196 high myopic eyes of 118 patients, preoperatively needing at least 10 diopter (10 D) corrections to achieve 20/20 vision, were reviewed ten years following surgery. Uncorrected vision was 77% of best-corrected vision (BSCVA) before surgery. BSCVA improved 1 line. Only 5% of eyes lost more than 2 lines of BSCVA and 40% avoided the use of glasses. 119 (61 %) of eyes were within 2.00 Diopters at 10 years. Only 2 eyes (1%) developed corneal ectasia. The retreatment rate was 27%.........
Posted by: Mike Read more Source
December 28, 2007, 7:34 AM CT
Handling pesticides associated with asthma
New research on farm women has shown that contact with some usually used pesticides in farm work may increase their risk of allergic asthma.
Farm women are an understudied occupational group, said Jane Hoppin, Sc.D., of the National Institute of Environmental Health Sciences and lead author of the study. More than half the women in our study applied pesticides, but there is very little known about the risks.
The study was reported in the first issue for January of the American Journal of Respiratory and Critical Care Medicine, published by the American Thoracic Society.
The scientists assessed pesticide and other occupational exposures as risk factors for adult-onset asthma in more than 25,000 farmwomen in North Carolina and Iowa. They used self-reports of doctor-diagnosed adult asthma, and divided the women into groups of allergic (atopic) or non-allergic (non-atopic) asthma based on a history of eczema and/or hay fever.
They found an average increase of 50 percent in the prevalence of allergic asthma in all farm women who applied or mixed pesticides. Remarkably, eventhough the association with pesticides was higher among women who grew up on farms, these women still had a lower overall risk of having allergic asthma in comparison to than those who did not grow up on farms, due to a protective effect that remains poorly understood.........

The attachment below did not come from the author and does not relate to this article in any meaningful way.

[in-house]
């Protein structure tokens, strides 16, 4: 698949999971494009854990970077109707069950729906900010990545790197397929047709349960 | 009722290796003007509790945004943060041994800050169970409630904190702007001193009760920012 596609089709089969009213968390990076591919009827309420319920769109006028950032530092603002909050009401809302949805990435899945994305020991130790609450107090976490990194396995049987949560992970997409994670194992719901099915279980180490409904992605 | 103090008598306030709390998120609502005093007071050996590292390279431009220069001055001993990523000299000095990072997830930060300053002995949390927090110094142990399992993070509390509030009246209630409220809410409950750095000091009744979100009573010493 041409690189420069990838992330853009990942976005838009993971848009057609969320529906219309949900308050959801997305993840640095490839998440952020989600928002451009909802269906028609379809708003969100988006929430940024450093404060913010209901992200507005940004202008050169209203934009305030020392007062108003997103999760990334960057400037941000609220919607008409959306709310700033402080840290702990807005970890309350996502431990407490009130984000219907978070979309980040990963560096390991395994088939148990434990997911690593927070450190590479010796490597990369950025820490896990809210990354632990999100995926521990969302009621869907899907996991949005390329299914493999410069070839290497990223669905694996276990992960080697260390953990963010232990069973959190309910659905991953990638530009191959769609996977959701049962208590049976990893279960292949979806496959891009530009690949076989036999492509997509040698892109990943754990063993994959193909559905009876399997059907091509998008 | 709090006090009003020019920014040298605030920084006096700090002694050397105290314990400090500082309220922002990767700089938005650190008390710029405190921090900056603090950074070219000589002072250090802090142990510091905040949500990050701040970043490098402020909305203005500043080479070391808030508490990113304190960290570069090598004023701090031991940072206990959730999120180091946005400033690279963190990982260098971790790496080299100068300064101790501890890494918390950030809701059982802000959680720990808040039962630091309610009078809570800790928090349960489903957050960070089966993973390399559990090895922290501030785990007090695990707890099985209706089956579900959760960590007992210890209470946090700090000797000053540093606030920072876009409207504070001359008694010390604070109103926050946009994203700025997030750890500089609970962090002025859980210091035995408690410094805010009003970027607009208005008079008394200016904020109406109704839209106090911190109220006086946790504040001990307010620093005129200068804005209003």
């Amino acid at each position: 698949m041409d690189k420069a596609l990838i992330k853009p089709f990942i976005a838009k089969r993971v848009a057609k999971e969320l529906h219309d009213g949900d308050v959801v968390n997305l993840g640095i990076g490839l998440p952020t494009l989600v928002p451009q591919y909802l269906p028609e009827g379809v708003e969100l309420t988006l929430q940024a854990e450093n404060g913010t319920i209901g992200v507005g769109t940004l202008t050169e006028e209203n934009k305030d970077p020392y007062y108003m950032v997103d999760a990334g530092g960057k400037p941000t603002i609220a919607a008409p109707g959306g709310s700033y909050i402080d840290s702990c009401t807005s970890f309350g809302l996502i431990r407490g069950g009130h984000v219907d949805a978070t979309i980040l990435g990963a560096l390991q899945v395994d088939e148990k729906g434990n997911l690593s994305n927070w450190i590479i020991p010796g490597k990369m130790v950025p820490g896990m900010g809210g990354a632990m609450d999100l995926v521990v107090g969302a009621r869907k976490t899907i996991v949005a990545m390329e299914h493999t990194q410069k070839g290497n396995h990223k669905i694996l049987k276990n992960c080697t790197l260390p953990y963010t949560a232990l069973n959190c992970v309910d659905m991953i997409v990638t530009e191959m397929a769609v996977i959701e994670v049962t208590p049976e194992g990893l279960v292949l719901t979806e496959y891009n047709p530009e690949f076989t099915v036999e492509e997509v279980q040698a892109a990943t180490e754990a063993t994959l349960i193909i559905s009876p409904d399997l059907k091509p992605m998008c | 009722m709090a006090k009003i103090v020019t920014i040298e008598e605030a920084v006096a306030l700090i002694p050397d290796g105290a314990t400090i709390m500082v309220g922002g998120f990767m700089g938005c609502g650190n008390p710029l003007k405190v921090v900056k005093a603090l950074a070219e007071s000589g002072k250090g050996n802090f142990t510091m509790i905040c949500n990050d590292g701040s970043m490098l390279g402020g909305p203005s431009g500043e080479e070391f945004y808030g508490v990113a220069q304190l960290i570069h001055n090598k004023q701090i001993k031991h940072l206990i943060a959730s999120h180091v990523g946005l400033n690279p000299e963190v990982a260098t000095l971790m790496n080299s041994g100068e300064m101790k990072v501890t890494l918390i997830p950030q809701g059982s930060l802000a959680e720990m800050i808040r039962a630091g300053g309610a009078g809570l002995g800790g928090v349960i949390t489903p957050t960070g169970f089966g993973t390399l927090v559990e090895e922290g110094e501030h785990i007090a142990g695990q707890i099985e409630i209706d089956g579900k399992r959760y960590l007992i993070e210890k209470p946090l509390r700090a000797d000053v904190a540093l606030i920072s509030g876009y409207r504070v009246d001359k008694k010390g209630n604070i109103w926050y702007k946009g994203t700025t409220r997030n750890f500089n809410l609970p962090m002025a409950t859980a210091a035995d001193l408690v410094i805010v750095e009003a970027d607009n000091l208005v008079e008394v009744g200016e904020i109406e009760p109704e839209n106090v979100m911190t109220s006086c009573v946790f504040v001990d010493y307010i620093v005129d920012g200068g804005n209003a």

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December 27, 2007, 9:20 AM CT
High triglycerides, other cholesterol raise risk of stroke
People with high triglycerides and another type of cholesterol tested but not commonly reviewed as part of a persons risk assessment have an increased risk of a certain type of stroke, as per research reported in the December 26, 2007, online issue of Neurology, the medical journal of the American Academy of Neurology.
LDL or bad cholesterol has been the primary target for reducing the risk of stroke, but these results show that other types of cholesterol may be more strongly linked with stroke risk, said study author Bruce Ovbiagele, MD, of UCLA Medical Center in Los Angeles, CA, and member of the American Academy of Neurology.